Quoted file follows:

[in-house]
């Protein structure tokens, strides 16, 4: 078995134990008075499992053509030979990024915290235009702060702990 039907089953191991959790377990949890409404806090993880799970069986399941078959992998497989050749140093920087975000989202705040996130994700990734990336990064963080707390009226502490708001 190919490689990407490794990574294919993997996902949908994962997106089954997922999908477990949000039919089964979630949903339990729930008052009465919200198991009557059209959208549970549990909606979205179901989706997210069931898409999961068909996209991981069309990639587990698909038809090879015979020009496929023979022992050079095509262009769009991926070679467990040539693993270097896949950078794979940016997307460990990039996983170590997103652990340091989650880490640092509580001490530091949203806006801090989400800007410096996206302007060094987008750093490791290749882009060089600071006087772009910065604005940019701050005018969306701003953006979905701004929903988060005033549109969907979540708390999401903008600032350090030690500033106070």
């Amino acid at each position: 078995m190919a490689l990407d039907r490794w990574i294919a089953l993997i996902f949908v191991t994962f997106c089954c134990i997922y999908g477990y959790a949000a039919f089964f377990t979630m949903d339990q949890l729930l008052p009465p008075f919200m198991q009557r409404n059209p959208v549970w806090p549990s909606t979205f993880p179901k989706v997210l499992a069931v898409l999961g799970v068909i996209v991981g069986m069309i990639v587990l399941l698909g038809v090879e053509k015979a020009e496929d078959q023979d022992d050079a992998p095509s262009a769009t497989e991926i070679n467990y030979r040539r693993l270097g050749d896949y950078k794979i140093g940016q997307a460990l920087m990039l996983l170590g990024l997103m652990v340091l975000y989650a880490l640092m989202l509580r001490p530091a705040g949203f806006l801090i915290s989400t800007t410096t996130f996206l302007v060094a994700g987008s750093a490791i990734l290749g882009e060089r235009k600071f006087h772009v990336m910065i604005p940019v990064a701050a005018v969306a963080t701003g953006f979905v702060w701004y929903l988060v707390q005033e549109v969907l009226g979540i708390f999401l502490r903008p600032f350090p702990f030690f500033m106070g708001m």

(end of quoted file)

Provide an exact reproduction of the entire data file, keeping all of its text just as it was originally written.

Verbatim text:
[in-house]
């Protein structure tokens, strides 16, 4: 078995134990008075499992053509030979990024915290235009702060702990 039907089953191991959790377990949890409404806090993880799970069986399941078959992998497989050749140093920087975000989202705040996130994700990734990336990064963080707390009226502490708001 190919490689990407490794990574294919993997996902949908994962997106089954997922999908477990949000039919089964979630949903339990729930008052009465919200198991009557059209959208549970549990909606979205179901989706997210069931898409999961068909996209991981069309990639587990698909038809090879015979020009496929023979022992050079095509262009769009991926070679467990040539693993270097896949950078794979940016997307460990990039996983170590997103652990340091989650880490640092509580001490530091949203806006801090989400800007410096996206302007060094987008750093490791290749882009060089600071006087772009910065604005940019701050005018969306701003953006979905701004929903988060005033549109969907979540708390999401903008600032350090030690500033106070």
């Amino acid at each position: 078995m190919a490689l990407d039907r490794w990574i294919a089953l993997i996902f949908v191991t994962f997106c089954c134990i997922y999908g477990y959790a949000a039919f089964f377990t979630m949903d339990q949890l729930l008052p009465p008075f919200m198991q009557r409404n059209p959208v549970w806090p549990s909606t979205f993880p179901k989706v997210l499992a069931v898409l999961g799970v068909i996209v991981g069986m069309i990639v587990l399941l698909g038809v090879e053509k015979a020009e496929d078959q023979d022992d050079a992998p095509s262009a769009t497989e991926i070679n467990y030979r040539r693993l270097g050749d896949y950078k794979i140093g940016q997307a460990l920087m990039l996983l170590g990024l997103m652990v340091l975000y989650a880490l640092m989202l509580r001490p530091a705040g949203f806006l801090i915290s989400t800007t410096t996130f996206l302007v060094a994700g987008s750093a490791i990734l290749g882009e060089r235009k600071f006087h772009v990336m910065i604005p940019v990064a701050a005018v969306a963080t701003g953006f979905v702060w701004y929903l988060v707390q005033e549109v969907l009226g979540i708390f999401l502490r903008p600032f350090p702990f030690f500033m106070g708001m």